Mali, Travel
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on heading eastward

In an effort to avoid another lonely Christmas in Bamako, I headed eastward. First to Mopti, an island among floodplains sprouted with rice and replete with boats, fishermen, birds, and beautiful Sudo-Sahelian (Sudo like Sudanese) architecture, with a mosque to rival the best.

Mali Mopti island Niger river fleuve tree

Mali Mopti Niger river island African traditional mud home

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Mali Mopti Sudo Sahel architecture building facade

Mali Mopti landscape traditional African architecture rice field birds

On to Bandiagara, gateway to Dogon country, for an escaped Christmas Eve. 65 kilometers by moto on a mostly deserted-road [we did spot a camel!], but quick as a whistle if you ask me.

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We toured the town on foot, had our fair share of Castel beer, and I thanked the stars as often as possible for sticking with me through thick and thin, but mostly thin.

 Mali Mopti Bandiagara stone architecture traditional castel beer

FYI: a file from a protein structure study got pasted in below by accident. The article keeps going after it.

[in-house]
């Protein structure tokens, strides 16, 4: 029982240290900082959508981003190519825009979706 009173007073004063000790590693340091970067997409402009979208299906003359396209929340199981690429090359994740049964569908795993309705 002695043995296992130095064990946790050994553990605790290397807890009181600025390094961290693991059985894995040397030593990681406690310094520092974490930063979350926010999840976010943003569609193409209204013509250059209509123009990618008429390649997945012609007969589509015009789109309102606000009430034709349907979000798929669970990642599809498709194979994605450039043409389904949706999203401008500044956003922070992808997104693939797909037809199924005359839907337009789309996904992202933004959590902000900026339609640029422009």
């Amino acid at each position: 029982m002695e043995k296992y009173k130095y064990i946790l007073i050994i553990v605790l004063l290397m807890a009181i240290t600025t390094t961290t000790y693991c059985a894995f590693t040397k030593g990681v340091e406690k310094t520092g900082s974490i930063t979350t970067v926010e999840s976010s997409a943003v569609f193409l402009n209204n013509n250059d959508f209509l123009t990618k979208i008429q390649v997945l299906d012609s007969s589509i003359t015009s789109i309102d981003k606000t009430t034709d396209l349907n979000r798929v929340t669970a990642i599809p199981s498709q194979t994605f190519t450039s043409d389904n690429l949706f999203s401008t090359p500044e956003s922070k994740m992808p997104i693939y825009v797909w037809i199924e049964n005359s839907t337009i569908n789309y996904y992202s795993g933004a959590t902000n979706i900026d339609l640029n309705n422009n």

Bandiagara and the villages around it feature truly stunning stone architecture, a distinct departure from the mud brick and adobe that defines so much of Malian homes and other buildings. it’s unexpected, and distinguished, and I daresay downright magical.

Mali Mopti Bandiagara traditional stone architecture wall
Mali Mopti Bandiagara traditional stone architecture wall bougainvillea flower

Mali Mopti Bandiagara traditional carve carving wood Africa


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Mali Mopti Bandiagara traditional architecture mud brick

For a final excursion, we headed to Djenné, old trans-Saharan trade partners with Timbuktu, and accessible by ferry most of the year round – a ferry piled with any and every manner of Important Items to Cross, including piles of wood, chickens, several taxis, and the town’s mayor.

Mali Djenne ferry river taxi mayor

There are beautiful things in Djenné, beautiful things indeed…

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But the most striking, and the most famous, is the Great Mosque, largest adobe building in the world. So large, in fact, that UNESCO got involvedOutstanding and prestigious are their words…

Mali Djenne mud mosque world heritage traditional architecture unesco

I settled for “wow.” Better than any sandcastle I ever built – a most impressive pile of mud.

Mali Djenne mud mosque world heritage traditional architecture unesco

We departed Mopti to return to Bamako at 4am, and managed to make it in 10 hours, roadside breakdown notwithstanding.

Here’s to adventures, and holiday cheer.

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1 Comment

  1. Pingback: what’s to eat: a christmas repas in west africa « outerNotes

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